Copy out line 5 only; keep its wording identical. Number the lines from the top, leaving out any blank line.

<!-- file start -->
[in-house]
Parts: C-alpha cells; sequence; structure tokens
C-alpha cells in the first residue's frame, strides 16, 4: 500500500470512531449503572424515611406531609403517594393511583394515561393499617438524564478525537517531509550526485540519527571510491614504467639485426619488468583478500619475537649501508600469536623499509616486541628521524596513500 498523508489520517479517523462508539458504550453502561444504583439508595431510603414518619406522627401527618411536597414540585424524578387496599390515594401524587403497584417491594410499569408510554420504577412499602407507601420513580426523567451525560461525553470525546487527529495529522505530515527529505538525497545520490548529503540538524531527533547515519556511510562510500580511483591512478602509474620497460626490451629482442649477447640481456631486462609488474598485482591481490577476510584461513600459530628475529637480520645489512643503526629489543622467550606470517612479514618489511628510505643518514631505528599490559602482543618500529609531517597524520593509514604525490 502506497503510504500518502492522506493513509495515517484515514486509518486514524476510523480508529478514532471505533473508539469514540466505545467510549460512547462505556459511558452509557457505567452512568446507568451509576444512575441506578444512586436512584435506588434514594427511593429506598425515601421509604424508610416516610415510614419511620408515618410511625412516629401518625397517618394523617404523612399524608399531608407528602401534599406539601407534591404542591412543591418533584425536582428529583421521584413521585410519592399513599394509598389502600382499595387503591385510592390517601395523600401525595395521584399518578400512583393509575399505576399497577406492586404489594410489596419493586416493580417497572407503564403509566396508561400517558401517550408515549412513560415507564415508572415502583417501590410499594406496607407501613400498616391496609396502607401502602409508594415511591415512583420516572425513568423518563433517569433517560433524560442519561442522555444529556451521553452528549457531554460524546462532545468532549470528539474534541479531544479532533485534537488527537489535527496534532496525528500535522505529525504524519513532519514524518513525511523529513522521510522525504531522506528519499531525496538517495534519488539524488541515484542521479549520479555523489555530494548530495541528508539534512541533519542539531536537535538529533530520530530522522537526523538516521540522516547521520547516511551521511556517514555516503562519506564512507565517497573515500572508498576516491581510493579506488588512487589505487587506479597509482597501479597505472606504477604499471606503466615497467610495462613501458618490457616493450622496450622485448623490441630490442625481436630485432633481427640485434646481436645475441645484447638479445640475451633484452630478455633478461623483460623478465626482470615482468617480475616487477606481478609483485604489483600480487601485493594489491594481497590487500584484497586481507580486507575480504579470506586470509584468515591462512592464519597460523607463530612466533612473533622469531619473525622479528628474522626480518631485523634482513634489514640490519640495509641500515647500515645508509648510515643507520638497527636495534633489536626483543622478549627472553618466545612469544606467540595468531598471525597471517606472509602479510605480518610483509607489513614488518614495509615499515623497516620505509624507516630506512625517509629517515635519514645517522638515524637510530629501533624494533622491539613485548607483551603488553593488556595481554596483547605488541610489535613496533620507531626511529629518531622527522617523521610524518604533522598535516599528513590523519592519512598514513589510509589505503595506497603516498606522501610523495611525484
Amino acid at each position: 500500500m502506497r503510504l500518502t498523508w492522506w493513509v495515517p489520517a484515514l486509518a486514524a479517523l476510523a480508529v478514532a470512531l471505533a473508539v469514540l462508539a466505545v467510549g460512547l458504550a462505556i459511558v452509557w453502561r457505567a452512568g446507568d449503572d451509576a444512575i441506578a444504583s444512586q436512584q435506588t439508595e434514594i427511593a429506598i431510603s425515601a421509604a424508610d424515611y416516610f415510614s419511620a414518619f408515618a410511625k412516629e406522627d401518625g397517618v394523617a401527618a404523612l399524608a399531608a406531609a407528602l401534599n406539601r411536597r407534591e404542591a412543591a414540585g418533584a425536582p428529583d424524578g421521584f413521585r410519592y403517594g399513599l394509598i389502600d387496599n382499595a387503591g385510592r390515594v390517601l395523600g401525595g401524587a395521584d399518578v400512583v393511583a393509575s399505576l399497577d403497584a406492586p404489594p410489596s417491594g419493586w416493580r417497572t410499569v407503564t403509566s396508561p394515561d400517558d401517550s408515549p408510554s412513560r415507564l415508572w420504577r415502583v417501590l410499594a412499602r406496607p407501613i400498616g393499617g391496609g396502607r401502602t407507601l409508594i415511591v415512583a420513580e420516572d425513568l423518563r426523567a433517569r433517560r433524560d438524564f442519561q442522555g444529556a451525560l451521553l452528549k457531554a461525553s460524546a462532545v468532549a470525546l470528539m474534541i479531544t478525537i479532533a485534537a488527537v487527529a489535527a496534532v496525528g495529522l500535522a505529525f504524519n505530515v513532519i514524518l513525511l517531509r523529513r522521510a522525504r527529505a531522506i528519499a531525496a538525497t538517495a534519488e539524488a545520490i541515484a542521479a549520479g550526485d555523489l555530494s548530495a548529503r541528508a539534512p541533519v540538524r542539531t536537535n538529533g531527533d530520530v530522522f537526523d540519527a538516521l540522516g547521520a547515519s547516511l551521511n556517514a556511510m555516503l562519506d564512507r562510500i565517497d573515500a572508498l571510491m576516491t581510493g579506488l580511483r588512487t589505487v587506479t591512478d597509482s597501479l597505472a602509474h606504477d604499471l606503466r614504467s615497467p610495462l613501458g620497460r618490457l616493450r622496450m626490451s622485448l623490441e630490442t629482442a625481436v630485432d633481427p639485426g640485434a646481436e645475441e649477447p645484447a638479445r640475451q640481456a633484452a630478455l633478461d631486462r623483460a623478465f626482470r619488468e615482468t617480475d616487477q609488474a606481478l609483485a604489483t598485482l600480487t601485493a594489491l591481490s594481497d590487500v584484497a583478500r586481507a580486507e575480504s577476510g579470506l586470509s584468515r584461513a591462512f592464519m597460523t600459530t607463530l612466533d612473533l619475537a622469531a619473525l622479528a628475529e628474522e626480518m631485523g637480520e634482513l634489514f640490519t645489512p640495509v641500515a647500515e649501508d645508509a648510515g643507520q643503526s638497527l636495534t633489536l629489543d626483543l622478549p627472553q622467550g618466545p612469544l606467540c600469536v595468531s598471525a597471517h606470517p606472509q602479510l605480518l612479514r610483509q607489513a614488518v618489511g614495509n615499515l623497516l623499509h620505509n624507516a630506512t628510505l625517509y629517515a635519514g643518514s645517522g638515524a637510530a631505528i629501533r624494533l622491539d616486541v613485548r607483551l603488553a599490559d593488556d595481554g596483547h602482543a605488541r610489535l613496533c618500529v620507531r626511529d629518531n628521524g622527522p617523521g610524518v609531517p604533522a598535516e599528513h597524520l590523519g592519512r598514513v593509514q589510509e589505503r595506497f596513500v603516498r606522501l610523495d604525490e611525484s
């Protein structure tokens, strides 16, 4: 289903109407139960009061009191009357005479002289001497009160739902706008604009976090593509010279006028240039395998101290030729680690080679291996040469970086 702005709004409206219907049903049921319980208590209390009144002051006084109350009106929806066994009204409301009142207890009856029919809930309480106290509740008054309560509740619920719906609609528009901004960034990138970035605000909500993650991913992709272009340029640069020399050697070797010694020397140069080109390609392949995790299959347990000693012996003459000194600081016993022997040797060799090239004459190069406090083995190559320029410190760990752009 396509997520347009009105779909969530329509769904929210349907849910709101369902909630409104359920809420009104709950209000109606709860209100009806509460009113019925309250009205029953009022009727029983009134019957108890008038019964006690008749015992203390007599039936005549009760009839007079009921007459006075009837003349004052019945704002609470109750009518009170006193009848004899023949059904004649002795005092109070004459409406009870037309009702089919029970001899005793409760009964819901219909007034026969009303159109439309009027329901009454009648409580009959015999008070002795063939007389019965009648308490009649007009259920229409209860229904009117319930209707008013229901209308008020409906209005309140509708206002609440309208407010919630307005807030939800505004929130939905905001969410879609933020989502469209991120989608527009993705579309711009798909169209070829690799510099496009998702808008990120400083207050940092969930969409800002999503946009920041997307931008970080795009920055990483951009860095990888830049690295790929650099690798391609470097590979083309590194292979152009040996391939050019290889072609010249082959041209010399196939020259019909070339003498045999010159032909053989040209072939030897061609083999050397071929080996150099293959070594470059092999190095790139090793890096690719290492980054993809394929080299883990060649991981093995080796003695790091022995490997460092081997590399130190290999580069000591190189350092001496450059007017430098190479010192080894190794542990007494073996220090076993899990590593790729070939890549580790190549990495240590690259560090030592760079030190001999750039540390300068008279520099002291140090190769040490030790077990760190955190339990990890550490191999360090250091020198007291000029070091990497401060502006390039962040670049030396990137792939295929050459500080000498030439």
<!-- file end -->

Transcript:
């Protein structure tokens, strides 16, 4: 289903109407139960009061009191009357005479002289001497009160739902706008604009976090593509010279006028240039395998101290030729680690080679291996040469970086 702005709004409206219907049903049921319980208590209390009144002051006084109350009106929806066994009204409301009142207890009856029919809930309480106290509740008054309560509740619920719906609609528009901004960034990138970035605000909500993650991913992709272009340029640069020399050697070797010694020397140069080109390609392949995790299959347990000693012996003459000194600081016993022997040797060799090239004459190069406090083995190559320029410190760990752009 396509997520347009009105779909969530329509769904929210349907849910709101369902909630409104359920809420009104709950209000109606709860209100009806509460009113019925309250009205029953009022009727029983009134019957108890008038019964006690008749015992203390007599039936005549009760009839007079009921007459006075009837003349004052019945704002609470109750009518009170006193009848004899023949059904004649002795005092109070004459409406009870037309009702089919029970001899005793409760009964819901219909007034026969009303159109439309009027329901009454009648409580009959015999008070002795063939007389019965009648308490009649007009259920229409209860229904009117319930209707008013229901209308008020409906209005309140509708206002609440309208407010919630307005807030939800505004929130939905905001969410879609933020989502469209991120989608527009993705579309711009798909169209070829690799510099496009998702808008990120400083207050940092969930969409800002999503946009920041997307931008970080795009920055990483951009860095990888830049690295790929650099690798391609470097590979083309590194292979152009040996391939050019290889072609010249082959041209010399196939020259019909070339003498045999010159032909053989040209072939030897061609083999050397071929080996150099293959070594470059092999190095790139090793890096690719290492980054993809394929080299883990060649991981093995080796003695790091022995490997460092081997590399130190290999580069000591190189350092001496450059007017430098190479010192080894190794542990007494073996220090076993899990590593790729070939890549580790190549990495240590690259560090030592760079030190001999750039540390300068008279520099002291140090190769040490030790077990760190955190339990990890550490191999360090250091020198007291000029070091990497401060502006390039962040670049030396990137792939295929050459500080000498030439």